Rosneft goes to Norway

Igor Sechin and his Rosneft teams up Statoil's Helge Lund in the formerly disputed waters in the Barents Sea. Photo: Rosneft

Oil major Rosneft will establish a subsidiary in Norway, which is to develop Norwegian Arctic fields together with Statoil.


The documents signed on Thursday by Statoil and Rosneft during the Sankt Petersburg Economic Forum are part of the comprehensive cooperation agreement concluded by the two companies on 5 May, a deal which gives Statoil a 33,4 percent stake in Rosneft’s promising Perseevsky field in the Barents Sea. 

Now it is Rosneft’s turn to move across the border. Yesterday’s agreements signed in Sankt Petersburg will give the Russian oil giant a foothold on the Norwegian shelf. And it is the Norwegian Arctic which is of prime interest to Rosneft.

The Russian oil company, which now is headed by former Deputy Prime Minister Igor Sechin, has the Arctic as a top area of priority and controls licenses to several promising areas in the formerly disputed waters in the Barents Sea.

“The documents signed today testify to a high level of mutual confidence between the two companies and great teamwork by their project groups. Our partnership gives Rosneft access to substantial resources in the Norwegian section of the Barents Sea while putting together accumulated expertise and cutting edge technologies of the two companies will ensure the efficient development of tight oil fields in Russia”, Statoil CEO Helge Lund says in a press release.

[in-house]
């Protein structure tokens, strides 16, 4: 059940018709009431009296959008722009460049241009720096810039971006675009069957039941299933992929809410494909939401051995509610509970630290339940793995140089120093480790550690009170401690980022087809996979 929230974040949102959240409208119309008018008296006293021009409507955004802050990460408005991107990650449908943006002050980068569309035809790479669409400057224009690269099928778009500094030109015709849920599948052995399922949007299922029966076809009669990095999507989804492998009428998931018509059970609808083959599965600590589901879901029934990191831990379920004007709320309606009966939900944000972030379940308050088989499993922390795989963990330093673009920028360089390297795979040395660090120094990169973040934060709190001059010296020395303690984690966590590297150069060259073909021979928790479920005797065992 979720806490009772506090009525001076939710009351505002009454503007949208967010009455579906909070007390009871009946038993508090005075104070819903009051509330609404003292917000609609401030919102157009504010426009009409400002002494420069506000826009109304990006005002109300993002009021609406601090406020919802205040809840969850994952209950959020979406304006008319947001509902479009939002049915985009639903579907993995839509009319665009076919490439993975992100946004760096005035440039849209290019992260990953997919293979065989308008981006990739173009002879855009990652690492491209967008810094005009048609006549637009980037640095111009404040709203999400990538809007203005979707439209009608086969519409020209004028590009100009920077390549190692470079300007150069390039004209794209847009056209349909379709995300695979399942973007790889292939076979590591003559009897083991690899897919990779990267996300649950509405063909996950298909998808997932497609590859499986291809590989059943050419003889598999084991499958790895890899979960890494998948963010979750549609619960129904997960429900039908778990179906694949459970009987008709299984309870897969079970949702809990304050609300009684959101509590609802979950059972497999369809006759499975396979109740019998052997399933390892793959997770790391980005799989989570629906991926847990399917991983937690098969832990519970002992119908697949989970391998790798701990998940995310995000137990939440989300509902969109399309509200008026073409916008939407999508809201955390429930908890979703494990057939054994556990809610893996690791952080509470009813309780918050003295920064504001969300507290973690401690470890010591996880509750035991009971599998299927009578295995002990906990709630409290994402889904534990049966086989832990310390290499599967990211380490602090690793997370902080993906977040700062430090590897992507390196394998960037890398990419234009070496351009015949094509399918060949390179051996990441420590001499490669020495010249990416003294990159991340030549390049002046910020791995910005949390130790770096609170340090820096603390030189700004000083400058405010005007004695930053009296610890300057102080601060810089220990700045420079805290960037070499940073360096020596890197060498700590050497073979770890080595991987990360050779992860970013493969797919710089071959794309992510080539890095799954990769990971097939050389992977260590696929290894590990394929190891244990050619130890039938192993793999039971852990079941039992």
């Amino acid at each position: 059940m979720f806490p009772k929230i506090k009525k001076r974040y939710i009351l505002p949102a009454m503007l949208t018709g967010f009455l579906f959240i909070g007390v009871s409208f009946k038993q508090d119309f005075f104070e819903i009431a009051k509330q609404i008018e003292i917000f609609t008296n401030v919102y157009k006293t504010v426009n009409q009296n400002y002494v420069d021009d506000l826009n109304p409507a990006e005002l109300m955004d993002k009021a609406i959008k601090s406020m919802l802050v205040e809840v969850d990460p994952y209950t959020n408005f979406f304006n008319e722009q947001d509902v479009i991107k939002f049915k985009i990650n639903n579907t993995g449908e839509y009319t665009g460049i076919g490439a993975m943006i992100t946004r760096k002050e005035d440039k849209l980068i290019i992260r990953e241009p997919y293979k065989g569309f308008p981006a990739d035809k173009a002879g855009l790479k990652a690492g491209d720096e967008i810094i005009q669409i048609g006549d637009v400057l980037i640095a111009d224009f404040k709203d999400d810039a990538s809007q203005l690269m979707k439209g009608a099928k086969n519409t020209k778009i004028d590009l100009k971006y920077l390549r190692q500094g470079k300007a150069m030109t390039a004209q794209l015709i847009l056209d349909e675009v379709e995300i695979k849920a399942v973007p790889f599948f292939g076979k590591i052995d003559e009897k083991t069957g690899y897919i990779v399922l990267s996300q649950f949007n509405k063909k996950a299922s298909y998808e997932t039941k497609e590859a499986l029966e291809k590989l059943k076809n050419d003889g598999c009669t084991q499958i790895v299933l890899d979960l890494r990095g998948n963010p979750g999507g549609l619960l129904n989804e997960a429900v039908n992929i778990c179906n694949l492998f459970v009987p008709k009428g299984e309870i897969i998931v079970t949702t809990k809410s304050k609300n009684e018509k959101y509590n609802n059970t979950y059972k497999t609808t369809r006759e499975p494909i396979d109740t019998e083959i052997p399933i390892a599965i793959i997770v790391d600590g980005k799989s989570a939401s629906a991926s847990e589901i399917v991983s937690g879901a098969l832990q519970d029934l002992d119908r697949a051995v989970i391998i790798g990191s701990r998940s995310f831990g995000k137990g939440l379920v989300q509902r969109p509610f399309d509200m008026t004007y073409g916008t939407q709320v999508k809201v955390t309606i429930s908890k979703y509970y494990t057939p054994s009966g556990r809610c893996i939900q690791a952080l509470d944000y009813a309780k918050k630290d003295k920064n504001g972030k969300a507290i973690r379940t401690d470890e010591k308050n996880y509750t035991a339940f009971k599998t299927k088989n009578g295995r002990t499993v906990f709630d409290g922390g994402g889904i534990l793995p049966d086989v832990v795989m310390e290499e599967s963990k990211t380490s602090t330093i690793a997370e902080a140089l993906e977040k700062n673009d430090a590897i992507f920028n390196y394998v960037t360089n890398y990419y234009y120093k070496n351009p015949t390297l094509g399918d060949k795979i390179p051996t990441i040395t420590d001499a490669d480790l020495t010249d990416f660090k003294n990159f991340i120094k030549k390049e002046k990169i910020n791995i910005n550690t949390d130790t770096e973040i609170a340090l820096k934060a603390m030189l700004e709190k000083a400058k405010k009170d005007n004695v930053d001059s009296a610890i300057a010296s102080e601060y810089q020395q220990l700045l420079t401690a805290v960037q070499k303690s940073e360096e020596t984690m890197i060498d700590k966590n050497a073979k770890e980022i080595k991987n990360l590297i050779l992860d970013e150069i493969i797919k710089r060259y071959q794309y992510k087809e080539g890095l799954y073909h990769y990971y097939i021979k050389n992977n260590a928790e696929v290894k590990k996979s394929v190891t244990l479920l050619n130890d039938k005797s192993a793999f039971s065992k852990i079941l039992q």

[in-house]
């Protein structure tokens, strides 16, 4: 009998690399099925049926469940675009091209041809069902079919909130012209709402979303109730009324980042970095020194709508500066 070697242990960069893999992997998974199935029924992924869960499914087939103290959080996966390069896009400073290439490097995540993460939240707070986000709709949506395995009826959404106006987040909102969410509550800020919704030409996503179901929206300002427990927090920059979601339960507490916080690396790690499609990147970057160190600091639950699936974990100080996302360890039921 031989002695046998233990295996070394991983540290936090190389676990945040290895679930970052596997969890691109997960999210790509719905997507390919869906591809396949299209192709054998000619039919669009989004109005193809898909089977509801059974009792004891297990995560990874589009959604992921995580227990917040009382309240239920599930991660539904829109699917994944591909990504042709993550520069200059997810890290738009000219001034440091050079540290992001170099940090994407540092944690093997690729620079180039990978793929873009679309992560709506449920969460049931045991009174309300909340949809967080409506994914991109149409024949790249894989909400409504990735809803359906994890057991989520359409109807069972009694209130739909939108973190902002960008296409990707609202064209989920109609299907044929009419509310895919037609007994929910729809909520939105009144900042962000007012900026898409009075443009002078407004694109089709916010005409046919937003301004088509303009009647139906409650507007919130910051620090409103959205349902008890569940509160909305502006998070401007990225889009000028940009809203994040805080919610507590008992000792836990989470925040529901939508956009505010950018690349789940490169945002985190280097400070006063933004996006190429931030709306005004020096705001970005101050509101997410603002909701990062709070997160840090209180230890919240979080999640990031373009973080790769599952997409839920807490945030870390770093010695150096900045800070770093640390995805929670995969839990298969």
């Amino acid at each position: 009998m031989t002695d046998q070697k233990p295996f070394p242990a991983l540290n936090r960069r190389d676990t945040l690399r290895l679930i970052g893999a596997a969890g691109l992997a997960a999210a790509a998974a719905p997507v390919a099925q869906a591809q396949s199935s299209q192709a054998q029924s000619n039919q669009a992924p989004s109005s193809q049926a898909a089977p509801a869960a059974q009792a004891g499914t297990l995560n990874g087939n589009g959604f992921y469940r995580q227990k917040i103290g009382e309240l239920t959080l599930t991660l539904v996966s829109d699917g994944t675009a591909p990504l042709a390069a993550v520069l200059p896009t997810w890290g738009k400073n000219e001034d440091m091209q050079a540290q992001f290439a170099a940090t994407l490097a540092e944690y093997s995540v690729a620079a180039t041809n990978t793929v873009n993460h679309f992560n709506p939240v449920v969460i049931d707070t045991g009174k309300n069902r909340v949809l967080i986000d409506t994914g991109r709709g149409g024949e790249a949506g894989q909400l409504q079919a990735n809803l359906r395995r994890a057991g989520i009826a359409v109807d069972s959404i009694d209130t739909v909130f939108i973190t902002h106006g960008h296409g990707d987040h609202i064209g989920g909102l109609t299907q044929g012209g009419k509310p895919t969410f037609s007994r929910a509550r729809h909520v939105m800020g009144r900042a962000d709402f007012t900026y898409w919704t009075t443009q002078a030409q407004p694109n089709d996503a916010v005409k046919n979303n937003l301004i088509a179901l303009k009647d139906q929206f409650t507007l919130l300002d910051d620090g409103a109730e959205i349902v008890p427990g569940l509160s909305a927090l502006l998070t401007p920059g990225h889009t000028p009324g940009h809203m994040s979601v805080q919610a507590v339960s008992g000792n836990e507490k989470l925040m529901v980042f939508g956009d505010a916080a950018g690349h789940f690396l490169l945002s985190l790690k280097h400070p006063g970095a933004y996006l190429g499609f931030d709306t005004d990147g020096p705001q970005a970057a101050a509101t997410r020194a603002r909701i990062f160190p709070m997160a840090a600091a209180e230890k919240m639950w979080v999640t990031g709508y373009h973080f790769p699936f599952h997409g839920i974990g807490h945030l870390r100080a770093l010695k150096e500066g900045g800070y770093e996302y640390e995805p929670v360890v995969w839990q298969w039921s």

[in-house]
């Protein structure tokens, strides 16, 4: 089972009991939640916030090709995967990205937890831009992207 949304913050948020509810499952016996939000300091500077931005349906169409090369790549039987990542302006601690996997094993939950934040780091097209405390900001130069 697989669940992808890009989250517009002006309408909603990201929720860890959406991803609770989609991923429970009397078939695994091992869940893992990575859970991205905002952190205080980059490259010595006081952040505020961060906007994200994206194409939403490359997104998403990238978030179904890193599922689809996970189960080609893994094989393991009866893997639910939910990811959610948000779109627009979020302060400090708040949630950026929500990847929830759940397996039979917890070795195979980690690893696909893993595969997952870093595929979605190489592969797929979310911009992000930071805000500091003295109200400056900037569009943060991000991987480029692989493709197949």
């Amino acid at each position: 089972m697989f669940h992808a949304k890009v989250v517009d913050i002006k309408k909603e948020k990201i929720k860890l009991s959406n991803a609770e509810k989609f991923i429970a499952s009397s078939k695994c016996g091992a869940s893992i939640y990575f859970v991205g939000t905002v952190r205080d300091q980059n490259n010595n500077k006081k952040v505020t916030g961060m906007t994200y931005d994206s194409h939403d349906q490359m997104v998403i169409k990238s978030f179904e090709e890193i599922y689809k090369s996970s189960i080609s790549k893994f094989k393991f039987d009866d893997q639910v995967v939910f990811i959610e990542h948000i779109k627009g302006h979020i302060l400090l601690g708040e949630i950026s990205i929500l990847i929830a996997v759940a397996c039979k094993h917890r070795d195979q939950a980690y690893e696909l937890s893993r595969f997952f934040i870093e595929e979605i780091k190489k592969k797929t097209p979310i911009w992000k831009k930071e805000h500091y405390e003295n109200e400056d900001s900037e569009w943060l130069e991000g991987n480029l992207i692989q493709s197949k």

“The partnership between Rosneft and Statoil is an opportunity to give additional substance to the ambitions of both Norway and Russia to strengthen energy cooperation in the High North following last year’s ratification of the agreement on delimitation of the continental shelf and economic zones in the Barents Sea”, Lund adds. 

Rosneft will now initiate the process to become pre-qualified as licensee on the Norwegian Continental Shelf with the goal to take part in the 22nd Norwegian Licensing Round.

Until now, no Russian company has been active on the Norwegian shelf, although Lukoil recenlty pre-qualified itself for the area.

According to Rosneft, the deal includes joint evaluation of fields, which constitute a part of the two companies’ zone of joint interest and an ambition to jointly take part in field tenders. The Russian company will get 33,33 percent stakes in the joint ventures, a press release from the company reads.